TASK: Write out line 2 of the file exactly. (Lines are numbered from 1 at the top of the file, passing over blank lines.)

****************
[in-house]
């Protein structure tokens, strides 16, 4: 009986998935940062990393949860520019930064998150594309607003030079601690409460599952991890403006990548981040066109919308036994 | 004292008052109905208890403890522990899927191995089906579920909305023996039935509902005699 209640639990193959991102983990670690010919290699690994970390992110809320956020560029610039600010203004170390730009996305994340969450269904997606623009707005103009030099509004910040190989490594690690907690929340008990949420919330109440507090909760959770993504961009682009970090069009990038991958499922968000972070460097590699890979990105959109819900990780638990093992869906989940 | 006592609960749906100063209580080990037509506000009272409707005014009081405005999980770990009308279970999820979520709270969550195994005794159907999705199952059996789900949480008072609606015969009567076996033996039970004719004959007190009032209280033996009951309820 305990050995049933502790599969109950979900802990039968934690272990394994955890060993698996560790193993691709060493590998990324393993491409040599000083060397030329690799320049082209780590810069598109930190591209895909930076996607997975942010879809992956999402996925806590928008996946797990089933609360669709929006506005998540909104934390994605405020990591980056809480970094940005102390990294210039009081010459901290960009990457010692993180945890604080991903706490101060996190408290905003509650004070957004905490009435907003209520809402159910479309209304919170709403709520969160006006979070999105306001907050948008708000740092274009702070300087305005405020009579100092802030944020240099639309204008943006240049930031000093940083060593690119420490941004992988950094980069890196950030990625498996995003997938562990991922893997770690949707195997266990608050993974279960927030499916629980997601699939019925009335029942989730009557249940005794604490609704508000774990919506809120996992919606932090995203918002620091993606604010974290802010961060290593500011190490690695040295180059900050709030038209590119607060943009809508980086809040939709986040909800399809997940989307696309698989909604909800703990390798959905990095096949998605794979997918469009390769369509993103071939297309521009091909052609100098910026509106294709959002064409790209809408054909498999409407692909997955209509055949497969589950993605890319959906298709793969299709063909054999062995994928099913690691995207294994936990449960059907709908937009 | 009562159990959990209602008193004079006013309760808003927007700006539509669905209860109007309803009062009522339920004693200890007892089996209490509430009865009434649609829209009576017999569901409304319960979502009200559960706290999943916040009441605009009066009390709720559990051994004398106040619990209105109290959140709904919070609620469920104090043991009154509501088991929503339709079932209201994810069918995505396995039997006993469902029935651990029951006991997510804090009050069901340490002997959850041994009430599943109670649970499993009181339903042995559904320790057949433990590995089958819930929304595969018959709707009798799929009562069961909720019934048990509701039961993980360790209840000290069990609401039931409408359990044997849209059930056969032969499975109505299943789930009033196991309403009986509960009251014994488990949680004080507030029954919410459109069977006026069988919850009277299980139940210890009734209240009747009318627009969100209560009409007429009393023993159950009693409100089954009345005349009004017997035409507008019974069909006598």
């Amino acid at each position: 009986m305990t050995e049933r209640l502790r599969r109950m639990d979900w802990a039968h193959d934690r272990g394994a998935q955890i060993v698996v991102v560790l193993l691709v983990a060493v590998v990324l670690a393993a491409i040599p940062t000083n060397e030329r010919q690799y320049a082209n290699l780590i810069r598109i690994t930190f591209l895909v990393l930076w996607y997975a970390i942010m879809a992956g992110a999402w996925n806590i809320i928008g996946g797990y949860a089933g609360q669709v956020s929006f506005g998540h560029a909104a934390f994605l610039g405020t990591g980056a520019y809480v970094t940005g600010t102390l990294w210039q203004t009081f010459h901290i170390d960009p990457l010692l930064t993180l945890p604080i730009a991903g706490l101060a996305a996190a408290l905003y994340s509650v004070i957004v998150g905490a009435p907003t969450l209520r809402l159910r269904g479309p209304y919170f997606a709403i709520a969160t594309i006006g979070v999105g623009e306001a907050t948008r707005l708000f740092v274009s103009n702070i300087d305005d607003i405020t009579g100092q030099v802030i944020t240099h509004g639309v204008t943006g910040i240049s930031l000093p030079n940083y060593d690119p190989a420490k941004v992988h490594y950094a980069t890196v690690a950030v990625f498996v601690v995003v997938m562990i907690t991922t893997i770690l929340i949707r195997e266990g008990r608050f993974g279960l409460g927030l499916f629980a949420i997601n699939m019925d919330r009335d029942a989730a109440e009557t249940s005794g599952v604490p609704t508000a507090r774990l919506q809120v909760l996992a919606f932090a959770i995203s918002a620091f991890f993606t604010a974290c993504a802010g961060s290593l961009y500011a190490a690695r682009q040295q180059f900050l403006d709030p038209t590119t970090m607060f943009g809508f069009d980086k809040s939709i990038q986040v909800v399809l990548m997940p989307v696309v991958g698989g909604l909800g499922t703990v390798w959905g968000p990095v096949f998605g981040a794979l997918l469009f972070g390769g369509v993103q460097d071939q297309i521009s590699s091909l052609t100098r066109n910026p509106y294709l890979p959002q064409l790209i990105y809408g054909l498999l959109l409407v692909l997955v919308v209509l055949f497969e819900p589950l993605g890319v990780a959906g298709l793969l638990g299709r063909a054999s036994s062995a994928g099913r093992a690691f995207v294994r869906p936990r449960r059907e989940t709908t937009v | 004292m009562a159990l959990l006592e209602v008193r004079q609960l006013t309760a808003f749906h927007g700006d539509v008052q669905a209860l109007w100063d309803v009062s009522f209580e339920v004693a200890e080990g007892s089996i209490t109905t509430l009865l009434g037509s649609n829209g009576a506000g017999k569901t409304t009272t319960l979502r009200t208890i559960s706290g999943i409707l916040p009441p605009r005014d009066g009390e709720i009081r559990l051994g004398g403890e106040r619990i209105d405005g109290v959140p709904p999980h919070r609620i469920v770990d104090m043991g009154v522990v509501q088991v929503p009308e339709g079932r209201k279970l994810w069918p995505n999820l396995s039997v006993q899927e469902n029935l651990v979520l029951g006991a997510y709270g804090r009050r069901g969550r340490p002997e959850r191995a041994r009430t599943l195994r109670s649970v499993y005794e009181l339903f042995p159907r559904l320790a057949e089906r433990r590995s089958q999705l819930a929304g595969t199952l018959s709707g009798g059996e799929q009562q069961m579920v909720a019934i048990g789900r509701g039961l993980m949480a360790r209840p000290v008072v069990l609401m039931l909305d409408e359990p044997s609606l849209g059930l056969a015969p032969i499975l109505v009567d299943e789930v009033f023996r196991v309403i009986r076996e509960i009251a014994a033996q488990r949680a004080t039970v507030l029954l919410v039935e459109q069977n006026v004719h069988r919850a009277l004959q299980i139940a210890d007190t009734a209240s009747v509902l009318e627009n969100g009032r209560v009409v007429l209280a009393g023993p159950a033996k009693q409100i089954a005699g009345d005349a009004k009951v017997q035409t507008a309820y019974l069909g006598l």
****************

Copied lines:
């Protein structure tokens, strides 16, 4: 009986998935940062990393949860520019930064998150594309607003030079601690409460599952991890403006990548981040066109919308036994 | 004292008052109905208890403890522990899927191995089906579920909305023996039935509902005699 209640639990193959991102983990670690010919290699690994970390992110809320956020560029610039600010203004170390730009996305994340969450269904997606623009707005103009030099509004910040190989490594690690907690929340008990949420919330109440507090909760959770993504961009682009970090069009990038991958499922968000972070460097590699890979990105959109819900990780638990093992869906989940 | 006592609960749906100063209580080990037509506000009272409707005014009081405005999980770990009308279970999820979520709270969550195994005794159907999705199952059996789900949480008072609606015969009567076996033996039970004719004959007190009032209280033996009951309820 305990050995049933502790599969109950979900802990039968934690272990394994955890060993698996560790193993691709060493590998990324393993491409040599000083060397030329690799320049082209780590810069598109930190591209895909930076996607997975942010879809992956999402996925806590928008996946797990089933609360669709929006506005998540909104934390994605405020990591980056809480970094940005102390990294210039009081010459901290960009990457010692993180945890604080991903706490101060996190408290905003509650004070957004905490009435907003209520809402159910479309209304919170709403709520969160006006979070999105306001907050948008708000740092274009702070300087305005405020009579100092802030944020240099639309204008943006240049930031000093940083060593690119420490941004992988950094980069890196950030990625498996995003997938562990991922893997770690949707195997266990608050993974279960927030499916629980997601699939019925009335029942989730009557249940005794604490609704508000774990919506809120996992919606932090995203918002620091993606604010974290802010961060290593500011190490690695040295180059900050709030038209590119607060943009809508980086809040939709986040909800399809997940989307696309698989909604909800703990390798959905990095096949998605794979997918469009390769369509993103071939297309521009091909052609100098910026509106294709959002064409790209809408054909498999409407692909997955209509055949497969589950993605890319959906298709793969299709063909054999062995994928099913690691995207294994936990449960059907709908937009 | 009562159990959990209602008193004079006013309760808003927007700006539509669905209860109007309803009062009522339920004693200890007892089996209490509430009865009434649609829209009576017999569901409304319960979502009200559960706290999943916040009441605009009066009390709720559990051994004398106040619990209105109290959140709904919070609620469920104090043991009154509501088991929503339709079932209201994810069918995505396995039997006993469902029935651990029951006991997510804090009050069901340490002997959850041994009430599943109670649970499993009181339903042995559904320790057949433990590995089958819930929304595969018959709707009798799929009562069961909720019934048990509701039961993980360790209840000290069990609401039931409408359990044997849209059930056969032969499975109505299943789930009033196991309403009986509960009251014994488990949680004080507030029954919410459109069977006026069988919850009277299980139940210890009734209240009747009318627009969100209560009409007429009393023993159950009693409100089954009345005349009004017997035409507008019974069909006598």